1 in 900. Those are the odds of contracting HIV through heterosexual sex from an infected partner, a new study has found.
The study, published in the Journal of Infectious Diseases, calculated the risk of HIV transmission per act of sexual intercourse by tracking 3,397 couples in Sub-Saharan Africa -- where one person was HIV-positive and the other was not.
Researchers concluded the average rate of infection to be about 1 per 900 acts, but noted that number can vary depending on the amount of the virus in the infected person's blood.
The findings, by researchers from the University of Washington in Seattle and elsewhere, also confirmed that condoms are highly protective -- reducing HIV infectivity by 78 percent. In addition, the “viral load” – the level of HIV in the blood of an infected partner -- is the single most important factor influencing risk of sexual transmission to an uninfected partner. As a result, lowering the viral load in HIV-infected patients can also reduce the risk of transmission.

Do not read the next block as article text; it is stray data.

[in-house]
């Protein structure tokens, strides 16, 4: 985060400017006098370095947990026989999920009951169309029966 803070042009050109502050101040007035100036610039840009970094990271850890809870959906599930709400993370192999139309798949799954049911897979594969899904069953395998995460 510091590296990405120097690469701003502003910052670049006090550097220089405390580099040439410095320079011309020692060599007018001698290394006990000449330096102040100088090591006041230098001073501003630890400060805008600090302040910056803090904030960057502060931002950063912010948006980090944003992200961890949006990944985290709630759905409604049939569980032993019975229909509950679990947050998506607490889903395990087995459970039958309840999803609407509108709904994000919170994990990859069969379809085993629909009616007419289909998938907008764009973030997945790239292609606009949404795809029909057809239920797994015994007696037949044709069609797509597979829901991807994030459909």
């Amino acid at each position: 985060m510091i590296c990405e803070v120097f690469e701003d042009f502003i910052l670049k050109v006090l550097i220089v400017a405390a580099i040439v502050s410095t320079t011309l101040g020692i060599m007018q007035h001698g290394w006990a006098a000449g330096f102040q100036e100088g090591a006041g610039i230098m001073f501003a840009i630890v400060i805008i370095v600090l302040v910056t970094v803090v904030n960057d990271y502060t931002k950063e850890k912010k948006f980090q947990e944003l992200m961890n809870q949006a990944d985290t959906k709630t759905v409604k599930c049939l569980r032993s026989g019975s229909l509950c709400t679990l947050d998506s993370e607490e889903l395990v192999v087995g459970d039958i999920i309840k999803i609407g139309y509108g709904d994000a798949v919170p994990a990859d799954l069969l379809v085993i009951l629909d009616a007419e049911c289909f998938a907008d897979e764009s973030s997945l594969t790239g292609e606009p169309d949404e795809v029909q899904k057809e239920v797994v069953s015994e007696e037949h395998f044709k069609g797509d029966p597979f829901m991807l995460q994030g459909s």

Other factors that reduced HIV risk, the study found:
* Older couples were less likely to become infected.
* Men infected with HIV were twice as likely to transmit the AIDS virus to uninfected women as women to men.
* Male circumcision reduced female-to-male transmission by approximately 47 percent.
* Genital herpes infections and genital ulcers were associated with increased rates of transmission.
"Our results underscore the importance of antiretroviral therapy, and, possibly, treatment of co-infections, to reduce plasma HIV-1 viral load in HIV-1 infected partners, and condom promotion, male circumcision, and treatment of symptomatic sexually-transmitted infections for HIV-1 uninfected partners as potential interventions to reduce HIV-1 transmission," the authors wrote.